several times a year offers aviation related events and a flight for each
participant.  This is at the middle school level and is open by application and
recommendation to any interested student.  Also, our airport has “Gillespie
Field Young Eagles” where young boys and girls can fly for very low cost and
instructors volunteer their time to instruct.

I started flying more than 30 years ago and it has been a huge part of my
life.  At first there were some interruptions to my flying but since 1982 it has
been a constant hobby and then - since 1993 - my career.  I would
recommend this life for any young woman.  A career in aviation can be
extremely rewarding.  You get to meet great people who are interested in
what you do.  You can have a career in instructing – as I do – and be
rewarded each time one of your students reaches a milestone.  Several of
my former students now fly for the major airlines, are in the military breaking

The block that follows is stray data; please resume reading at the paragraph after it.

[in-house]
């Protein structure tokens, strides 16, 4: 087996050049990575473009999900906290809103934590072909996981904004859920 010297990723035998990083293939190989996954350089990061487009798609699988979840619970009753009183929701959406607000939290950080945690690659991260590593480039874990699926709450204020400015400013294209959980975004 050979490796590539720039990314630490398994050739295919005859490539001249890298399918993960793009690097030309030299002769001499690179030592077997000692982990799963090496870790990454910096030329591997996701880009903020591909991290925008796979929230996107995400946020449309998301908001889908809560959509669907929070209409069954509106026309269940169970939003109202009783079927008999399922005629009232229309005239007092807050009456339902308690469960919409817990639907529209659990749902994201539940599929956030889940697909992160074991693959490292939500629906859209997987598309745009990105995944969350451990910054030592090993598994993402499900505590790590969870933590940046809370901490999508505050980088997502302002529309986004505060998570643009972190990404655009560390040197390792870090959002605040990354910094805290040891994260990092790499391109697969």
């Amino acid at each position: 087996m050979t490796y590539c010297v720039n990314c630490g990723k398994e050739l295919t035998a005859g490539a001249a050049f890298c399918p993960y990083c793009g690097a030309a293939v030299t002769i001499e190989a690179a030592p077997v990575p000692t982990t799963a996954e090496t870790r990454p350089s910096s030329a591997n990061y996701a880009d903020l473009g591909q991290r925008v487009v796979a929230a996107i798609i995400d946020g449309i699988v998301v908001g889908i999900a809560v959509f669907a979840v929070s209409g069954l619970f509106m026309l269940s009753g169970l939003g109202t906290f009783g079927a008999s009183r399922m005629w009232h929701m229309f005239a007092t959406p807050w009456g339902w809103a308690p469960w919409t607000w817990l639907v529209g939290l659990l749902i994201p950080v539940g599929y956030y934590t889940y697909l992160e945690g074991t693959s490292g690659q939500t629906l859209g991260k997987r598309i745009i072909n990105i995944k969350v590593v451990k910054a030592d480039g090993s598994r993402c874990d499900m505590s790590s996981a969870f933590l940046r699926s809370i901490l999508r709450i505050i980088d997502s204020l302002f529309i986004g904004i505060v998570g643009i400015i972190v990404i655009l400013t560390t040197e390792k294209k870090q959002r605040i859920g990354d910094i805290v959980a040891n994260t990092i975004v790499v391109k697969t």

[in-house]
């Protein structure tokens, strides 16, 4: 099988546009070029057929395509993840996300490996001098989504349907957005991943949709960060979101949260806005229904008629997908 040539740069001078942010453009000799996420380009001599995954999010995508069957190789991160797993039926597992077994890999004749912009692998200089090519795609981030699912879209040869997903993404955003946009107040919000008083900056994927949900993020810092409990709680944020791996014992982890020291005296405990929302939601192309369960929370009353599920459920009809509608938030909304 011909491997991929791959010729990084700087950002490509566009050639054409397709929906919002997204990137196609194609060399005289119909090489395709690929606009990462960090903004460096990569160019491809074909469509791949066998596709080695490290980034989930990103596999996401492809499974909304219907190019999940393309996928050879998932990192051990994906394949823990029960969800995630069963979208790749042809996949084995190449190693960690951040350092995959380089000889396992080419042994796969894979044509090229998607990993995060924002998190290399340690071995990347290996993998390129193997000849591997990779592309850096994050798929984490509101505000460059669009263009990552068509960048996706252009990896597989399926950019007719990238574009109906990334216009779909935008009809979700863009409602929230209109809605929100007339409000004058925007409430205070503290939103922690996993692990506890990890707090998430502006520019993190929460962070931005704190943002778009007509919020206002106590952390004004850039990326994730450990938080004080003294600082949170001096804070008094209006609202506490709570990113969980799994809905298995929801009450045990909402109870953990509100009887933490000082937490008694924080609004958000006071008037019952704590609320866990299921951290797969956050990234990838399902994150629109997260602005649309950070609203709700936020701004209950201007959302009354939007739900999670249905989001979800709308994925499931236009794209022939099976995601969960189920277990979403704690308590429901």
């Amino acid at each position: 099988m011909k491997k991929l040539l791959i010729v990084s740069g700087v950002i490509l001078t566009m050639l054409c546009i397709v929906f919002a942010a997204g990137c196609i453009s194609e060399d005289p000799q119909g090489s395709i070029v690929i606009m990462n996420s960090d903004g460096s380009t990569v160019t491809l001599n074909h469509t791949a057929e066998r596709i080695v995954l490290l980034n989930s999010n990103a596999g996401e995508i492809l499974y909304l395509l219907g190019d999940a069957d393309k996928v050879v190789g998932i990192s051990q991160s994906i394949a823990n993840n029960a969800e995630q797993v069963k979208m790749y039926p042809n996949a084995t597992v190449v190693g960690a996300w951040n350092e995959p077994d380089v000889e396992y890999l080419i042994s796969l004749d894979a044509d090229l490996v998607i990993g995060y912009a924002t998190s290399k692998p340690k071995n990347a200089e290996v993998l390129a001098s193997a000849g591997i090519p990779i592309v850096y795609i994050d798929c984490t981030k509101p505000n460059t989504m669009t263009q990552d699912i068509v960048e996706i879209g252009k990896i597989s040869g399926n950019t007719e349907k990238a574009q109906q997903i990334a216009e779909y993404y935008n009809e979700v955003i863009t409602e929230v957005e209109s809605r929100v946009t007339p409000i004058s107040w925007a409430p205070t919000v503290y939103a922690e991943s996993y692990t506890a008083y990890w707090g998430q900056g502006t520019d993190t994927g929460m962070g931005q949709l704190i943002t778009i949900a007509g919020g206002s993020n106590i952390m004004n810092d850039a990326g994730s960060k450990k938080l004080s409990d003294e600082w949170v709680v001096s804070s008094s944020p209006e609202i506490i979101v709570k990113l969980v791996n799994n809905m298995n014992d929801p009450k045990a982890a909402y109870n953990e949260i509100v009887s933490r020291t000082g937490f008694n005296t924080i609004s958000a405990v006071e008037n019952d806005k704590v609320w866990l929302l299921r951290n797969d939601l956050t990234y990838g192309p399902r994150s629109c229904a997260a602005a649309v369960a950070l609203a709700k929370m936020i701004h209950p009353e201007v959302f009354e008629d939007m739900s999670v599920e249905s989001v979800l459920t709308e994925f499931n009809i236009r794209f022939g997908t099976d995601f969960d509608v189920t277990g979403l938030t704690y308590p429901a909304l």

the sound barrier or involved in Missionary Aviation and it makes me very
proud to see their success.  I would not trade my career choice for anything.  
If I had it to do over, I would start flying as soon as I could reach the
controls.  So, young ladies, reach for the stars and learn to fly.
Jean recently
renewed her Master
CFI accreditation.
Read Press Release.
Using aviation to entertain
and educate girls about
their limitless
Using aviation to entertain
and educate girls about
their limitless
Using aviation to entertain
and educate girls about
their limitless
Email Jean!
Your name:
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I just volunteered to be
a presenter at a local
airport for a Girl Scout
Camp where the girls
earned their Aviation
Badges (I am standing
behind the left prop
This is a picture
taken after a student
graduated with his
rating in a baron.
Jean in the cockpit of a
vintage 1956 Cessna 182